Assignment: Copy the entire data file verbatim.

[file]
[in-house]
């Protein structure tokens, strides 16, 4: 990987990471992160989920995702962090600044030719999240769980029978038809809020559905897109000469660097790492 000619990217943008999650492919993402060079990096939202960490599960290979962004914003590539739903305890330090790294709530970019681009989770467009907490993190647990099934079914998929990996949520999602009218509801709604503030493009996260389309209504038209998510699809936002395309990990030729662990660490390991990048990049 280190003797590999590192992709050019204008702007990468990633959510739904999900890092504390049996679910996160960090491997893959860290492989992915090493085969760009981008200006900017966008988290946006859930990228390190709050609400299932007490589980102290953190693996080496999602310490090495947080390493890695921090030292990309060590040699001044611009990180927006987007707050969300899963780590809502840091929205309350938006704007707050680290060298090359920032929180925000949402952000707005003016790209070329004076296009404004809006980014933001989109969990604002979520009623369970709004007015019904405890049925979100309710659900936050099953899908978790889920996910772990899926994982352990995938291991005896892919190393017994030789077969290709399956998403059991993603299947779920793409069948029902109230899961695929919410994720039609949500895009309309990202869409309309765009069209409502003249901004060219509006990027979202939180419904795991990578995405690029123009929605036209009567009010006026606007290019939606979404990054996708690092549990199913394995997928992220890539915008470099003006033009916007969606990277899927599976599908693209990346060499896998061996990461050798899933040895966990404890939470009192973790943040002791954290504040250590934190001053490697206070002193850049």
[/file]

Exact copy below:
[in-house]
């Protein structure tokens, strides 16, 4: 990987990471992160989920995702962090600044030719999240769980029978038809809020559905897109000469660097790492 000619990217943008999650492919993402060079990096939202960490599960290979962004914003590539739903305890330090790294709530970019681009989770467009907490993190647990099934079914998929990996949520999602009218509801709604503030493009996260389309209504038209998510699809936002395309990990030729662990660490390991990048990049 280190003797590999590192992709050019204008702007990468990633959510739904999900890092504390049996679910996160960090491997893959860290492989992915090493085969760009981008200006900017966008988290946006859930990228390190709050609400299932007490589980102290953190693996080496999602310490090495947080390493890695921090030292990309060590040699001044611009990180927006987007707050969300899963780590809502840091929205309350938006704007707050680290060298090359920032929180925000949402952000707005003016790209070329004076296009404004809006980014933001989109969990604002979520009623369970709004007015019904405890049925979100309710659900936050099953899908978790889920996910772990899926994982352990995938291991005896892919190393017994030789077969290709399956998403059991993603299947779920793409069948029902109230899961695929919410994720039609949500895009309309990202869409309309765009069209409502003249901004060219509006990027979202939180419904795991990578995405690029123009929605036209009567009010006026606007290019939606979404990054996708690092549990199913394995997928992220890539915008470099003006033009916007969606990277899927599976599908693209990346060499896998061996990461050798899933040895966990404890939470009192973790943040002791954290504040250590934190001053490697206070002193850049």